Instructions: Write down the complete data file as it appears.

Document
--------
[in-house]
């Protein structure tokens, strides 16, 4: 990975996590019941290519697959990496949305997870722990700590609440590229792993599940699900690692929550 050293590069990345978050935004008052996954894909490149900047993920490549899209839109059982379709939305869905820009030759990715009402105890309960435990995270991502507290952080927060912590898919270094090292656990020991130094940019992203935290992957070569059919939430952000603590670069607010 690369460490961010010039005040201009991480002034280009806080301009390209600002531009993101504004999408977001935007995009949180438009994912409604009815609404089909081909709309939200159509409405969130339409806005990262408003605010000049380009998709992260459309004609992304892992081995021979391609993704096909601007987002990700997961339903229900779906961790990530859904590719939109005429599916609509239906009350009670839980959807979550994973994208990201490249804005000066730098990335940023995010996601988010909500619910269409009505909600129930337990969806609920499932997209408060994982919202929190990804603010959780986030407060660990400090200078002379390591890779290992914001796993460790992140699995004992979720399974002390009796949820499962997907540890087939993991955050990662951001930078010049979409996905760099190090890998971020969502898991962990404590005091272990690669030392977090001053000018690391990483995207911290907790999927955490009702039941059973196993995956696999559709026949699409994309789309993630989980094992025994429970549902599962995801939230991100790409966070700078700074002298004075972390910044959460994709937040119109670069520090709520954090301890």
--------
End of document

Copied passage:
[in-house]
């Protein structure tokens, strides 16, 4: 990975996590019941290519697959990496949305997870722990700590609440590229792993599940699900690692929550 050293590069990345978050935004008052996954894909490149900047993920490549899209839109059982379709939305869905820009030759990715009402105890309960435990995270991502507290952080927060912590898919270094090292656990020991130094940019992203935290992957070569059919939430952000603590670069607010 690369460490961010010039005040201009991480002034280009806080301009390209600002531009993101504004999408977001935007995009949180438009994912409604009815609404089909081909709309939200159509409405969130339409806005990262408003605010000049380009998709992260459309004609992304892992081995021979391609993704096909601007987002990700997961339903229900779906961790990530859904590719939109005429599916609509239906009350009670839980959807979550994973994208990201490249804005000066730098990335940023995010996601988010909500619910269409009505909600129930337990969806609920499932997209408060994982919202929190990804603010959780986030407060660990400090200078002379390591890779290992914001796993460790992140699995004992979720399974002390009796949820499962997907540890087939993991955050990662951001930078010049979409996905760099190090890998971020969502898991962990404590005091272990690669030392977090001053000018690391990483995207911290907790999927955490009702039941059973196993995956696999559709026949699409994309789309993630989980094992025994429970549902599962995801939230991100790409966070700078700074002298004075972390910044959460994709937040119109670069520090709520954090301890």